• Oh dear, VCXXX writes a comedy of errors, pure farcical comedy, with a major part of the humour coming from slapstick hypocrisy and lack of genuine cognition of the logical recognition of the necessity of gun control. The irony is that there is a need for such a redundant prehistoric debate to exist in the civilised world where other societies have recognised the obvious and banned personal ownership of firearms. Evolution is the solution… Regrettably this comedy of errors writ by XXCV is lacking the genius of Shakespeare’s own insight into the reality of society.

  2. I have done my national service, done my active duty and seen the terrible, awful, irreversible finality of gun use with the result that I am condemned to live in the shameful shadow of those bitter memories of my own savagery. And that is my point, gun use is not some abstract matter that can be resolved by civilized debate, it is something that taps into the bestial, violent savagery of our nature. Rules and regulations will not subdue this aspect of our nature. Our nature cannot be subdued but it can be transformed. I have seen a transforming vision where all human life is regarded as sacred(but first I had to do a Muggeridge). The Catholic Church calls this the seamless garment of life. This is the belief that we may not take life for any reason, whether that be for military purposes(war), judicial purposes(execution), medical purposes(abortion and euthanasia) or other reasons(homicide).

    If we want gun control we must supplant our savagery with a sweeping ethical vision that values life before all else, with no exceptions. We cannot call for gun control and at the same time commit military murder, judicial murder or medical murder, because that exposes us as unprincipled hypocrites. And our hypocrisy fatally undermines our arguments for gun control.

    • It’s interesting how ‘duty’ is defined. Bertrand Russell would define that ‘duty’ as one which it was a citizen’s obligation to disobey. I wonder who this ‘we’ is. Where I live we do not have capital punishment, we have laws against ownership of guns, and in international wars, our ‘troops’ are sometimes sent as peacekeepers and medical aid. Do those people calling for gun control in America, advocate capital punishment and foreign invasions? I don’t think so. They call for an end to all the killing. I do not agree that these are not matters to be resolved in civil debate, as history has proved otherwise. They can be and have been.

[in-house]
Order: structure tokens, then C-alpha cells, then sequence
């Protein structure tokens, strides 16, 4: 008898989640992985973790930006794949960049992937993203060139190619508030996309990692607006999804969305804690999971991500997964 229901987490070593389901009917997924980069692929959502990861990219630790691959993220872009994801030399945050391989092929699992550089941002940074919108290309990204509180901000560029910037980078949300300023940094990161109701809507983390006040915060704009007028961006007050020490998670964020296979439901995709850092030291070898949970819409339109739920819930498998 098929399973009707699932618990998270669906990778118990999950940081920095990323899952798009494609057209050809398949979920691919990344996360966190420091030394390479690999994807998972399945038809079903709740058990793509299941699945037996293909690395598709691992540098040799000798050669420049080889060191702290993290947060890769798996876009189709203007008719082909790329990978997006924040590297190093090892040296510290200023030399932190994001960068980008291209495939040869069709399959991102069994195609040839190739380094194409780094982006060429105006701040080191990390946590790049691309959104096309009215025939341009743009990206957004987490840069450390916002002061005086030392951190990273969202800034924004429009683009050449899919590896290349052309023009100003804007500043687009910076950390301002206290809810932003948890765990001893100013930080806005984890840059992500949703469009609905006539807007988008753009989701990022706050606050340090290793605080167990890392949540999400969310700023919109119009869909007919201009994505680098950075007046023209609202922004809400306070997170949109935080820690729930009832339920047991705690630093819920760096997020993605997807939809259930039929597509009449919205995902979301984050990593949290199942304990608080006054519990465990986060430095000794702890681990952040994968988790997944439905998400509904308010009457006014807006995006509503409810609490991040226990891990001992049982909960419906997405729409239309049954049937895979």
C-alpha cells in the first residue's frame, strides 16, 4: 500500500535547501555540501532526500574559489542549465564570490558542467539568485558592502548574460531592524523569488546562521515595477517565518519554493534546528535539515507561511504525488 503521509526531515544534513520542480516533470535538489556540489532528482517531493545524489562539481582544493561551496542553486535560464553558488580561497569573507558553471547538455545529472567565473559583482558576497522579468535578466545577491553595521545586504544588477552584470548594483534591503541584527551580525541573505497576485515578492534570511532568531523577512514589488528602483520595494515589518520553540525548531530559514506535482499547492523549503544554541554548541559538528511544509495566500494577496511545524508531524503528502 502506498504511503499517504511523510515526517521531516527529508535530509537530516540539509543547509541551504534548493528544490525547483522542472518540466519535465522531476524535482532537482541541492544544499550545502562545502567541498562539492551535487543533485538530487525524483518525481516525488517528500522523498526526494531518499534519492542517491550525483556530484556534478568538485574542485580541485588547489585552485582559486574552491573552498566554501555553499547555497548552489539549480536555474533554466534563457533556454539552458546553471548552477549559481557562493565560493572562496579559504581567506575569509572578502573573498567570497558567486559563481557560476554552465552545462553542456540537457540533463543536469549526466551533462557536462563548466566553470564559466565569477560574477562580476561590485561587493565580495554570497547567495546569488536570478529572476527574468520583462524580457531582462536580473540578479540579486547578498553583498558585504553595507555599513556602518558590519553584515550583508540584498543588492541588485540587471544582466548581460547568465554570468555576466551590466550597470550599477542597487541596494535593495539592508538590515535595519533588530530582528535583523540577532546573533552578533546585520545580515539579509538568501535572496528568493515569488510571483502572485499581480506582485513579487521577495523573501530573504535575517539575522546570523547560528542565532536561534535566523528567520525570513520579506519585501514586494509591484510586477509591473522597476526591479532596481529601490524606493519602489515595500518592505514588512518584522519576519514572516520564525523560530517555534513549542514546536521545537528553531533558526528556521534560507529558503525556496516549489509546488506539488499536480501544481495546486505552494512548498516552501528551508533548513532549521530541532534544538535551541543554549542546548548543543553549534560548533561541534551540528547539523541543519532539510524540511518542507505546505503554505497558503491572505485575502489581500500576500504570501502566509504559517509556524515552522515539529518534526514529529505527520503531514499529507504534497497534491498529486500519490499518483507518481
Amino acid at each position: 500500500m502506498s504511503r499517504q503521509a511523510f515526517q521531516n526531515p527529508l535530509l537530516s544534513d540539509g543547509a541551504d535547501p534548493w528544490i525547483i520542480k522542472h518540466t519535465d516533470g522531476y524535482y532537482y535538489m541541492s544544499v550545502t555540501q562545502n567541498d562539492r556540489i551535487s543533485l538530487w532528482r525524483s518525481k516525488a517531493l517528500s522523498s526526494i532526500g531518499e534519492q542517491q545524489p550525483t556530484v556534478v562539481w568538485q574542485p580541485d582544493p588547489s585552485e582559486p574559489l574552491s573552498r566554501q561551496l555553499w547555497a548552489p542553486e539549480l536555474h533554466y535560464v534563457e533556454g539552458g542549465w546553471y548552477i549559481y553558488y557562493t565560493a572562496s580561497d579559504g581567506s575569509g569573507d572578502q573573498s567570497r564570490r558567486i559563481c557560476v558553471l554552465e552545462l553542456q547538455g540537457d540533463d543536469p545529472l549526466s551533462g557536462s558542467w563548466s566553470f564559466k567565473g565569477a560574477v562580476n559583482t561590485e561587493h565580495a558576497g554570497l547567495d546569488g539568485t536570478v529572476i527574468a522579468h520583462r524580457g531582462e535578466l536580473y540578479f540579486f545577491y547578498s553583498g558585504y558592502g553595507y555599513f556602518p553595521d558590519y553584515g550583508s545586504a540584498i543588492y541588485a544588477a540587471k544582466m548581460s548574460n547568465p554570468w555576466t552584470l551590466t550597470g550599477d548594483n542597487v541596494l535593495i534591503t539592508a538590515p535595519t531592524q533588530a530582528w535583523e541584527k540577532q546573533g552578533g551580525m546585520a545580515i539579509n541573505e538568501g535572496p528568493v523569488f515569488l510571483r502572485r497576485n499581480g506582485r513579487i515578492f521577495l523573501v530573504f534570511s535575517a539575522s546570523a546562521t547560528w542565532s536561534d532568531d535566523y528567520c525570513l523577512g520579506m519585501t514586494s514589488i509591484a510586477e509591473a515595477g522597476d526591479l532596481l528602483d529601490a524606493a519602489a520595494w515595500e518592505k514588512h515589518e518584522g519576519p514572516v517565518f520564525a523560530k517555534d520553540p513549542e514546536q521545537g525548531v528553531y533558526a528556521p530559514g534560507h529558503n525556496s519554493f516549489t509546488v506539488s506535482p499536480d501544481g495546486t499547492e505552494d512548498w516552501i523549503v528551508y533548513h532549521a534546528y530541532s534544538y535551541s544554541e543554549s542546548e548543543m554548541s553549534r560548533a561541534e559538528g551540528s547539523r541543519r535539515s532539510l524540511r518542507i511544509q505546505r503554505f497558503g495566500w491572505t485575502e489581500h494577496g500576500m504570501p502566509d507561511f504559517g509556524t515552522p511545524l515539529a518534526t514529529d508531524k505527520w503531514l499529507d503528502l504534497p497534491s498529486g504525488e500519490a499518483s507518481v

• Steph, New Zealand is a most admirable society that produces marvellous rugby players, not quite as good as our own(grin) but still pretty damn good. Unfortunately it is hard to replicate elsewhere the wonderful attributes of your little islands.

        It’s interesting how ‘duty’ is defined‘. I am using the term ‘active duty’ in the conventional sense that most people would recognise.

        I wonder who this “we” is.‘ In the first paragraph that would be devout Catholics. In the second paragraph that would be concerned people who want to limit gun ownership in the USA. Context matters.

        Do those people calling for gun control in America, advocate capital punishment and foreign invasions? I don’t think so.‘ ‘Those’ of course are a diffuse group representing many shades of opinion. The opinions that matter are those of the political leadership and in particular those of the President. He has not unequivocally opposed capital punishment, he vigorously prosecutes foreign wars, has not renounced war as an instrument of foreign policy, sanctions murder by drone and supports abortions. And he advocates gun control of only a limited kind. My point is that the mixed morality of his position is a fatal weakness as it makes him appear as a hypocrite and that undermines his efforts to obtain consensus.

        I do not agree that these are not matters to be resolved in civil debate, as history has proved otherwise. They can be and have been.‘ Civil debate requires a consensus about civility coupled with a willingness to yield to greater interests. In the USA civility is declining, partisan bias is increasing, the willingness to yield is almost absent and industry lobbyists wield great power. Under these conditions civil debate remains an exercise in futility, as we have seen. What is required is bold leadership(of the Gordian knot kind) by a strong president who has not been morally compromised. Obama is not strong, is not bold and has been morally compromised. The same can be said of the Democratic Party who are, I think, liberal in name only. Civil debate can certainly play a role in persuading moderates to support the cause.

      • oh dear Peter, I regret I could not proceed beyond your unsubtle condescension. Beer and rugby, indeed the state religion. However our culture is more concerned with our contributions to the advancement of knowledge achieved in the arts and sciences and the ecological balance of the environment. And our ‘little islands’ of Aotearoa – Te Ika-a-Maui, Te Waipounamu and Rakiura are not isolated from the rest of the world with our opinions, ideas and laws. Ngā mihi o te Tau Hou.